Isn’t this punishment basically a backstory for the earthy, painful, material circumstances of our human condition, living in this real world?” Brumberg-Kraus asked. “Whatever spin we put on it, and even with the technological advances that have eased our conditions, we humans now do have to work to eat.”
As Harvey put it, “Religion is the etiquette of relating within a multi-species world.” But that spirituality, Brumberg-Kraus suggested, can extend beyond familiar rituals.
“To see religion — or to suggest a better alternative as mostly spiritual — wrenches out of material, physical reality that it’s the point of religion to help us live in,” Brumberg-Kraus said. “Eating, and the activities associated with it, keep us grounded in the embodied, material, located reality.”
The biggest obstacle we experience in assigning food spirituality is the terminology itself. It is through our senses, though, that “physical engagement with physical beings … lifts our spirits,” he said. This act turns the tangible into something mystical.
“If alienation, loneliness, dislocation, separation from loved ones (and) hostility directed at ourselves and at others are at the base of the most painful aspects of our human condition, then connection is what relieves it,” Brumberg-Kraus said. “Connecting to the work of our hands, to our missed loved ones, to lost homes, to all kinds of humans and other-than-human persons, uplifts us.”
Scripture, he said, is constant in its mention of food in this way — particularly in Psalm 34:8, in which the author requests readers to “taste and see that the Lord is good; blessed is the one who takes refuge in him.”
Brumberg-Kraus transitioned, presenting this point: Eating encourages us to treat our cuisine as if it were a person. It would be presumptuous to assume that chickens, for example, do not “acknowledge or react to our presence in some way” when we are around. In fact, he said, nature has its own conversational system to discuss human interaction with it.
“Recent studies of trees and mushrooms suggest that collectively, they communicate with one another, albeit in ways quite different than how our physiologies equip us to do it,” he said.
Due to the rain delay, Brumberg-Kraus jumped ahead in his material and listed four places where we engage in negotiation and connection: the kitchen, the market, the garden and the table itself. He wanted to focus on the last.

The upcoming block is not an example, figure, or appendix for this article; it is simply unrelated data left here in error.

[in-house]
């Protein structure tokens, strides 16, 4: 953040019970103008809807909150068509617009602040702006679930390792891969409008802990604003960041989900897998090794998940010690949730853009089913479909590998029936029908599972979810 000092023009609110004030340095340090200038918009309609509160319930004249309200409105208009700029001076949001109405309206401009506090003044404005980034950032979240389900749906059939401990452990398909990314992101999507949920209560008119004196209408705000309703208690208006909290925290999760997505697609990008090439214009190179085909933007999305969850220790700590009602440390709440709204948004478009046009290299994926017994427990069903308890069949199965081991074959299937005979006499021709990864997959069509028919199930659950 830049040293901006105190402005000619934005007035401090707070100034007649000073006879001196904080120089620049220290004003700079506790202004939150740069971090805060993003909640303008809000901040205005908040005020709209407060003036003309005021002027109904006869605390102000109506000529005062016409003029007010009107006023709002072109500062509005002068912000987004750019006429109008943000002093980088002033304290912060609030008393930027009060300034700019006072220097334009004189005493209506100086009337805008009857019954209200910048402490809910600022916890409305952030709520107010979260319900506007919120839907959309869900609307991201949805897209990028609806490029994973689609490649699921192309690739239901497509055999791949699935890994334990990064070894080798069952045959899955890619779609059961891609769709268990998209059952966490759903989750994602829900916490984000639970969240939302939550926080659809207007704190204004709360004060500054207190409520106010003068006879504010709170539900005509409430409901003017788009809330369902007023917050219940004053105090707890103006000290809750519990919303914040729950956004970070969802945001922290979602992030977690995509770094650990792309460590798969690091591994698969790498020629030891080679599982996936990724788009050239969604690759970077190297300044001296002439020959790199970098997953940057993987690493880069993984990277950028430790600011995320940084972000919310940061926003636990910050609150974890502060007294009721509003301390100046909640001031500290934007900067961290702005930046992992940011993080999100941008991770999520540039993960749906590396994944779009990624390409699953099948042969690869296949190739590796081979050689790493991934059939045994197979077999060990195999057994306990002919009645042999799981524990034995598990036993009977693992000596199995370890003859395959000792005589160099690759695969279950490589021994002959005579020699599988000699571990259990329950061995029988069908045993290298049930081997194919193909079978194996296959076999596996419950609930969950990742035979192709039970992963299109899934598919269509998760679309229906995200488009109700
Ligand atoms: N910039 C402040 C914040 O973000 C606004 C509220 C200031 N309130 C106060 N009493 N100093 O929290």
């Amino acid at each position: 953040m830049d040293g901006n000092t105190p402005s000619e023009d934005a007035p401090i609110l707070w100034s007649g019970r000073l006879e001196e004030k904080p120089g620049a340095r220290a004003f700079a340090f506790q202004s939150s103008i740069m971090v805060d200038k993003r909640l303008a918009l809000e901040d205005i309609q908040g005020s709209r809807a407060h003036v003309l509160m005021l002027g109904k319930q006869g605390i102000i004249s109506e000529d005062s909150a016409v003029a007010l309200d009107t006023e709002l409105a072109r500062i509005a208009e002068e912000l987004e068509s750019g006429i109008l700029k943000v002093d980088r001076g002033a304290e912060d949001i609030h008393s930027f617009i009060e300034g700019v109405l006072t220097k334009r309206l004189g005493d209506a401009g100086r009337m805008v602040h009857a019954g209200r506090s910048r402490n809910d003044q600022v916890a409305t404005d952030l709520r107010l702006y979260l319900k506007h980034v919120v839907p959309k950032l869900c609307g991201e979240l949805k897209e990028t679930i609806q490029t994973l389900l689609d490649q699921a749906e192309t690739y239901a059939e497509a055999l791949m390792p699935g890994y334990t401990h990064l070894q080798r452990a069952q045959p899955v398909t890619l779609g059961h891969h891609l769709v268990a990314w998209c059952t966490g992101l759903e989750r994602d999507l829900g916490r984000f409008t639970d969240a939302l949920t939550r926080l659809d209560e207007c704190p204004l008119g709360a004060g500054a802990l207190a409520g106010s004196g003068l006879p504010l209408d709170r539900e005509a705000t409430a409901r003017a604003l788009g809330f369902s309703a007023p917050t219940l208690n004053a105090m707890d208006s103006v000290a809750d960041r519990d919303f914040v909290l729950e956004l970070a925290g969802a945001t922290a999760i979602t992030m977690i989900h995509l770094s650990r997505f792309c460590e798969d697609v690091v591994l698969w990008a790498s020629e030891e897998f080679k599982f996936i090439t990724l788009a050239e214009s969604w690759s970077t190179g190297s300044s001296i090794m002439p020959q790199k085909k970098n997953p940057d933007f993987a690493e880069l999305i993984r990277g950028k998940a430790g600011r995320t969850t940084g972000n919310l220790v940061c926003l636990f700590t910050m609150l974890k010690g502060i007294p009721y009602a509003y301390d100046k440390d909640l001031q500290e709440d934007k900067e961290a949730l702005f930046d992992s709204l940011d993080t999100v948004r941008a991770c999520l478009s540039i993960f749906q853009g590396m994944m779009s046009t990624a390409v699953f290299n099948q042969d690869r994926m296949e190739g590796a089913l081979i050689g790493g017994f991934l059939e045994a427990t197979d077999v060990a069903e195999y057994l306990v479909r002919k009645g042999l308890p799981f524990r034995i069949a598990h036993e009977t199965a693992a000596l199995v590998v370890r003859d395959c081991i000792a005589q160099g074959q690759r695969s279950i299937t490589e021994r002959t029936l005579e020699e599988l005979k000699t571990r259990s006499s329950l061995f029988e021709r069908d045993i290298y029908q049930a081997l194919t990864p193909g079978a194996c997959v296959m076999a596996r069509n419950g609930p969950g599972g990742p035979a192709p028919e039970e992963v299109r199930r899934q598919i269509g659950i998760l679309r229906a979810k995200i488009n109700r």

“At the table, sharing foods, words and indeed, the very air we breathe, creates a different, more intimate relationship between the participants, which tends to curb our potentially more hostile instincts to one another,” Brumberg-Kraus said.
The table presents a friend-making power, the divide between red and blue bleeding into purple when we get together over a meal.
“The family table is where many of us first learn the ideals of civil behavior, even if we don’t always live up to them,” he said. “And as much as I love the idea of culinary diplomacy, I am not so naive to think that meals can smooth over every issue that might divide people.”
But when the focus is on the food, it’s hard to talk about anything else. In his book The Omnivore’s Dilemma, Michael Pollan recalled natural conversations unfurling among his friends about the plants on the plate rather than the problems among the people.
“The stories told by this little band of foragers ventured a long way from the table,” Brumberg-Kraus said, “the words, the taste, too, recalling us to an oak forest in Sonoma, to a pine burn in the Sierra Nevada, to the stinky salt flats of the San Francisco Bay, to slippery boulders on the Pacific Coast and to a backyard in Berkeley.”
By telling these stories, we are able to consider the stories of the food in front of us, every item pointing somewhere — toward nature, community or a sacred space.
“Such storied food can feed us, both body and soul, the threads of narrative knitting us together as a group and knitting the group into the larger fabric of the world,” Brumberg-Kraus said, quoting Pollan.
This perspective is indicated in the Jewish blessings for specific gifts — bread, trees, the fruit of the vine and the fruit of the earth, for example. Jews believe that all material things possess a divine energy and that they must distribute that divine energy back to the source. This “cosmic recycling” can be seen in the physical prayer for blessing bread, drawn from Psalm 104:14, translated: “Blessed are you, Lord our God, King of the universe, who brings forth bread from the earth.”
“They can taste it and so can we,” Brumberg-Kraus said, “if we have mouths, eyes, noses, ears and fingers to do so.”